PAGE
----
Bryan Tycango is pitching some picks for his Asian Growth Stocks newsletter, and I thought I’d take just a few moments to fill you in on them before I get back into chattering about the Value Investing Congress.
The pitch is that this is the “Jewelry company selling more gold than US Mint” — and that it was in early in China after gold ownership was legalized and is reaping the rewards. So who is it?
Well, a few clues:
“This company dominates the gold jewelry markets in Hong Kong and China, which are two of the world’s largest and fastest-growing gold markets. The company sold 1.5 million ounces of gold last year (about $2.6 billion worth). That was 50% more gold than the approximately 1 million ounces the US Mint sold….
“This company started 70 years ago in tiny Hong Kong, long before gold ownership became legal in China. It now dominates Hong Kong with 93 gold jewelry stores and 20% market share — more than twice as much as its nearest competitor.
“I recently strolled down Hong Kong’s famous Nathan Road shopping district, and I saw one of their stores on almost every block. They were all packed with customers.”
And we learn why this is appealing:
“… there’s a tidal wave of growth coming in China’s gold jewelry market. This company is one of the best ways for you to ride it.
“It’s already the market leader with a 12% share of the mainland Chinese market. They cleared $750 million in profits last year, with profits growing at a 50% annual clip over the last 3 years.”
And there was apparently some insider buying:
“the Chairman, who’s obviously in a position to know the company’s prospects, recently forked over $3.1 million to buy 1.9 million shares.
“Shortly after that, the shares sold off during a correction in gold. So right now, you can still get in for about 10% less than the Chairman paid. And given the huge size of the market, and the rate the company is growing, I expect shares to be worth 3 to 5 times more in 2016 than they are today.”
Well, gold ain’t exactly in a selloff right now … but what’s the company?
Well, the clues don’t match exactly — the profit for FY 2012 (ended in March) looks like it actually translates to US$812 million ($6.3 billion in HK dollars), and their HK market share bumped over 21%, but I can’t imagine there’s an alternative match for this one.
So I think it must be Chow Tai Fook, which is a major brand in China and Hong Kong and went public almost a year ago. Ticker is 1929 in Hong Kong, CJEWF on the pink sheets — it’s a big company, multi-billion-dollar market cap, but very illiquid on the pink sheets.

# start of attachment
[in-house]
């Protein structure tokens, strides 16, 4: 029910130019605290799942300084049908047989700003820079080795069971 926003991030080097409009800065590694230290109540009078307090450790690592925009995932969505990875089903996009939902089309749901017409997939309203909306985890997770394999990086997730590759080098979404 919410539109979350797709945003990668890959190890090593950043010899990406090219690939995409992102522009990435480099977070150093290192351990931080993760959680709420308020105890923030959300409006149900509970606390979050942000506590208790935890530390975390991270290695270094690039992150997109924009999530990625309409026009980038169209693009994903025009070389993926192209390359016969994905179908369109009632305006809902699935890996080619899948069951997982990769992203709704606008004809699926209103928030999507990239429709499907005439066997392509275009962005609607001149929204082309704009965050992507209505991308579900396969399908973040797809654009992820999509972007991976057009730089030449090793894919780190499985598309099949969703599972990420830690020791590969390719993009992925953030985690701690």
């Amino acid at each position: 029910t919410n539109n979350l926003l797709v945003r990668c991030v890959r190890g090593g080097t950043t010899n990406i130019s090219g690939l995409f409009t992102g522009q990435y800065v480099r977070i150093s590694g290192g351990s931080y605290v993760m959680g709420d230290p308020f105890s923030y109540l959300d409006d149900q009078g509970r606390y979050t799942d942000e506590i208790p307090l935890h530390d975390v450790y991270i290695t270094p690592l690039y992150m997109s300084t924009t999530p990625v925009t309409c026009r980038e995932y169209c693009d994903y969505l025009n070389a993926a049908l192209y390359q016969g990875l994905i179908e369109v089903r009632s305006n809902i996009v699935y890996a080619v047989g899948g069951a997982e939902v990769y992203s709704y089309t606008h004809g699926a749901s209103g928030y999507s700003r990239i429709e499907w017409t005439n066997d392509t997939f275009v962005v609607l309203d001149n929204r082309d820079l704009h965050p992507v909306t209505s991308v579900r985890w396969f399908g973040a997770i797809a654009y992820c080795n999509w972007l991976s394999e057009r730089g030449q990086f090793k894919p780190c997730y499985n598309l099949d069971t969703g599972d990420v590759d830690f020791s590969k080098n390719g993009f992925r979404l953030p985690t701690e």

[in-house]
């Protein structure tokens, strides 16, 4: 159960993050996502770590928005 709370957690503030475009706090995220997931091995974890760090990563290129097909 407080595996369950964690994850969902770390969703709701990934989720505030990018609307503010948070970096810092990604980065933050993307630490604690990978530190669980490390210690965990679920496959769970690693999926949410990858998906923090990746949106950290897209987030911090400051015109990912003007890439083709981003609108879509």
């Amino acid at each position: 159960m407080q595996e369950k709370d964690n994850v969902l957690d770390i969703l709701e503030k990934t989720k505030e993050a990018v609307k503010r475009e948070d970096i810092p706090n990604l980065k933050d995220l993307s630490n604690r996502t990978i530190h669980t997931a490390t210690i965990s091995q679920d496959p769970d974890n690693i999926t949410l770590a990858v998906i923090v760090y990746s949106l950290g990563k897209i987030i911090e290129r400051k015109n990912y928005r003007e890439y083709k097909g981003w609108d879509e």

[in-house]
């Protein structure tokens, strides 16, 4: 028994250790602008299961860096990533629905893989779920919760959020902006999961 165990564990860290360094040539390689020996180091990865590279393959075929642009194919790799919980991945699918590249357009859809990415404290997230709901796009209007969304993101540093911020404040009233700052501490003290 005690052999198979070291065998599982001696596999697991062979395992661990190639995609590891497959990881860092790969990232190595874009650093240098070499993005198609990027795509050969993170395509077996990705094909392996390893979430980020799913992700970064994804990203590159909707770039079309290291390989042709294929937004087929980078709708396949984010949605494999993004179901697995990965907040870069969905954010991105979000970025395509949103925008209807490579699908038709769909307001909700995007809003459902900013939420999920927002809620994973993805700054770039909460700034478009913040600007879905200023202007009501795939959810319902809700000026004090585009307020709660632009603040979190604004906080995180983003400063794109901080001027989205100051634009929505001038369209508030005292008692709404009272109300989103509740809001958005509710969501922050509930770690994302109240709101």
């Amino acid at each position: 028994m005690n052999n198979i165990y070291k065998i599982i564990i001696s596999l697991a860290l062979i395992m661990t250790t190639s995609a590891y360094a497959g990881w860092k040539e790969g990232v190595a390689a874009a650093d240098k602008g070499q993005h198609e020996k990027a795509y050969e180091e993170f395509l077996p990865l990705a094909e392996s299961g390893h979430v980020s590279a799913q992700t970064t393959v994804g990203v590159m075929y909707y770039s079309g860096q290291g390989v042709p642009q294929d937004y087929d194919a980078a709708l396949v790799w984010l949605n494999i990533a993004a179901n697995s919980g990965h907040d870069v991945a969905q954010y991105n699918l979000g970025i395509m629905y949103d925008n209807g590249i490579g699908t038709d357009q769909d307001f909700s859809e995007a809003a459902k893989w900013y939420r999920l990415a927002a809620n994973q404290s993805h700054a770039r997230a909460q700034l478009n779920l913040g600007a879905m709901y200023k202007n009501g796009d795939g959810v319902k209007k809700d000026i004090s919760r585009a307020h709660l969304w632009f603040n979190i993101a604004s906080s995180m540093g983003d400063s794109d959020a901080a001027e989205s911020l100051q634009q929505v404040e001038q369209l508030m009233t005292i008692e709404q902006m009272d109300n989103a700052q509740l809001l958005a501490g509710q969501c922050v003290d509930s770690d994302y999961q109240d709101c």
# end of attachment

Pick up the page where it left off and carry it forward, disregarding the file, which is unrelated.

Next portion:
And I don’t know much about them — they seem to have a strategy to take over mainland China with a huge number of outlets that aren’t exactly owned stores … some combination of franchisees/agents/independent resellers that I haven’t looked closely enough to understand, so that is complicated enough to make me feel too lazy to research it given my difficulty in understanding corporate structures of Chinese companies on a good day. They are priced at a discount to their growth rate, as you can imagine, but they’re not dirt cheap (particularly compared to other Chinese companies, since people don’t even trust the ones that are probably legit) with a PE ratio of about 15 (forward estimate) and a price/earnings/growth (PEG) ratio of about 0.75.
So … I’m not jumping up and down, but it is a big company that is profiting from the Chinese taste for luxury and the demand for gold — the gold part is probably actually a pretty low margin business, since I bet they get more of the “price per ounce” jewelry pricing and less of the cachet of hot designs or tradition a’la Tiffany’s, but they do have a large and growing brand and they’re doubtless trying to turn that into more profitable sales, too.
And they tease one more that caught my eye:
“A 25-year monopoly on casinos in one of Asia’s most famous tourist destinations
“The company started out on a floating barge, with a couple of Mahjong tables and Chinese card games. Now they have a
508-room, 5-star hotel casino filled with Black Jack, Poker, Mahjong, and Roulette tables, plus thou